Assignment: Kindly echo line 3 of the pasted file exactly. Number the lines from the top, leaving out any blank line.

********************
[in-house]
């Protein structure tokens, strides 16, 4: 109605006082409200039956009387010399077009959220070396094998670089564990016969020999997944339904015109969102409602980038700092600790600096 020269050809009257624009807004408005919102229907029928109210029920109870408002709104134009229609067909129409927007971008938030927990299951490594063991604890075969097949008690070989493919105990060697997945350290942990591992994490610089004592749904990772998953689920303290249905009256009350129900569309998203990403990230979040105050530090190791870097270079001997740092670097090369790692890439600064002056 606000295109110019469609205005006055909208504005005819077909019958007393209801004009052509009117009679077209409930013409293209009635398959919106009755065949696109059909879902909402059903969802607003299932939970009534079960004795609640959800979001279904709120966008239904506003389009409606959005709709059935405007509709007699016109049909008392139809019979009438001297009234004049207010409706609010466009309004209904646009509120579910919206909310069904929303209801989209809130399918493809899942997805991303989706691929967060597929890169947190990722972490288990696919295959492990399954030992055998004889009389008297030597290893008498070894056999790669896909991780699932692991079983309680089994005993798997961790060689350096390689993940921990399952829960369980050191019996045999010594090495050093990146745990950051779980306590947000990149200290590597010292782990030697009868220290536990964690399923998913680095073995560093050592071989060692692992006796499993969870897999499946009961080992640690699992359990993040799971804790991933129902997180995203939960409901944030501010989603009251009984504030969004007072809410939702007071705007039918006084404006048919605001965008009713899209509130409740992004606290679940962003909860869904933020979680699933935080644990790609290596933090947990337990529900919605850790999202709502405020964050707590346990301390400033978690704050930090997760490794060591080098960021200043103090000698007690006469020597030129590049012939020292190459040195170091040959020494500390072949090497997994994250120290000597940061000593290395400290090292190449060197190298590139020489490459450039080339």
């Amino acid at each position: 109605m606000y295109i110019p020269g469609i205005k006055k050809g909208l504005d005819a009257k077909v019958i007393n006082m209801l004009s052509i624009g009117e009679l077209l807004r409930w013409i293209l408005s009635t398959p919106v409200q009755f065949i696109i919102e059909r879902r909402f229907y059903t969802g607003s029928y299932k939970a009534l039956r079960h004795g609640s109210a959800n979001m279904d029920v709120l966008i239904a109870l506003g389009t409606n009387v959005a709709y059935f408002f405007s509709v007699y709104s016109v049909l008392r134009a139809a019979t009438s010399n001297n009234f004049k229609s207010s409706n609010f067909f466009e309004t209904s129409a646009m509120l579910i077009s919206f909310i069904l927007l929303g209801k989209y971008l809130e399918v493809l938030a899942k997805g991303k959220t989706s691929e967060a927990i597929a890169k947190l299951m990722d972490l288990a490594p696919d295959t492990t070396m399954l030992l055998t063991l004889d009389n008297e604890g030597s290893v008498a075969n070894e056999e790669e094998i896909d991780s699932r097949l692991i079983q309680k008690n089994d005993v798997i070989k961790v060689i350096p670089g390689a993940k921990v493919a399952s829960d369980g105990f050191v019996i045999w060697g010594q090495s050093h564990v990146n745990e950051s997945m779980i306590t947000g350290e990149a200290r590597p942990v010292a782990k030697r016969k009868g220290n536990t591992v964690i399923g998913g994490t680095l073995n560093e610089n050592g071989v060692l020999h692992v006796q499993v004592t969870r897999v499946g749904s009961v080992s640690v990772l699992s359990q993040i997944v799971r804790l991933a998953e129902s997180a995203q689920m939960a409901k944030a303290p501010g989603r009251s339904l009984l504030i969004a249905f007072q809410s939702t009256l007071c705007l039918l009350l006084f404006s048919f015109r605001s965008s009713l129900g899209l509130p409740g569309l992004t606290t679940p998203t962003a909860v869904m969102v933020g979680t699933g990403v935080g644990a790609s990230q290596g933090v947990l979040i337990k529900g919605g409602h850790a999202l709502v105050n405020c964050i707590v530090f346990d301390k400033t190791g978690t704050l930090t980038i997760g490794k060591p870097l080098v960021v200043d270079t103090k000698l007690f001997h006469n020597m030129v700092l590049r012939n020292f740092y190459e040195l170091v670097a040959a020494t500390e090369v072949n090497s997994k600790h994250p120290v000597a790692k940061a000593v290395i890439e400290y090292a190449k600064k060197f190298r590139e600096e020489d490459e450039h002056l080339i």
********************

């Amino acid at each position: 109605m606000y295109i110019p020269g469609i205005k006055k050809g909208l504005d005819a009257k077909v019958i007393n006082m209801l004009s052509i624009g009117e009679l077209l807004r409930w013409i293209l408005s009635t398959p919106v409200q009755f065949i696109i919102e059909r879902r909402f229907y059903t969802g607003s029928y299932k939970a009534l039956r079960h004795g609640s109210a959800n979001m279904d029920v709120l966008i239904a109870l506003g389009t409606n009387v959005a709709y059935f408002f405007s509709v007699y709104s016109v049909l008392r134009a139809a019979t009438s010399n001297n009234f004049k229609s207010s409706n609010f067909f466009e309004t209904s129409a646009m509120l579910i077009s919206f909310i069904l927007l929303g209801k989209y971008l809130e399918v493809l938030a899942k997805g991303k959220t989706s691929e967060a927990i597929a890169k947190l299951m990722d972490l288990a490594p696919d295959t492990t070396m399954l030992l055998t063991l004889d009389n008297e604890g030597s290893v008498a075969n070894e056999e790669e094998i896909d991780s699932r097949l692991i079983q309680k008690n089994d005993v798997i070989k961790v060689i350096p670089g390689a993940k921990v493919a399952s829960d369980g105990f050191v019996i045999w060697g010594q090495s050093h564990v990146n745990e950051s997945m779980i306590t947000g350290e990149a200290r590597p942990v010292a782990k030697r016969k009868g220290n536990t591992v964690i399923g998913g994490t680095l073995n560093e610089n050592g071989v060692l020999h692992v006796q499993v004592t969870r897999v499946g749904s009961v080992s640690v990772l699992s359990q993040i997944v799971r804790l991933a998953e129902s997180a995203q689920m939960a409901k944030a303290p501010g989603r009251s339904l009984l504030i969004a249905f007072q809410s939702t009256l007071c705007l039918l009350l006084f404006s048919f015109r605001s965008s009713l129900g899209l509130p409740g569309l992004t606290t679940p998203t962003a909860v869904m969102v933020g979680t699933g990403v935080g644990a790609s990230q290596g933090v947990l979040i337990k529900g919605g409602h850790a999202l709502v105050n405020c964050i707590v530090f346990d301390k400033t190791g978690t704050l930090t980038i997760g490794k060591p870097l080098v960021v200043d270079t103090k000698l007690f001997h006469n020597m030129v700092l590049r012939n020292f740092y190459e040195l170091v670097a040959a020494t500390e090369v072949n090497s997994k600790h994250p120290v000597a790692k940061a000593v290395i890439e400290y090292a190449k600064k060197f190298r590139e600096e020489d490459e450039h002056l080339i």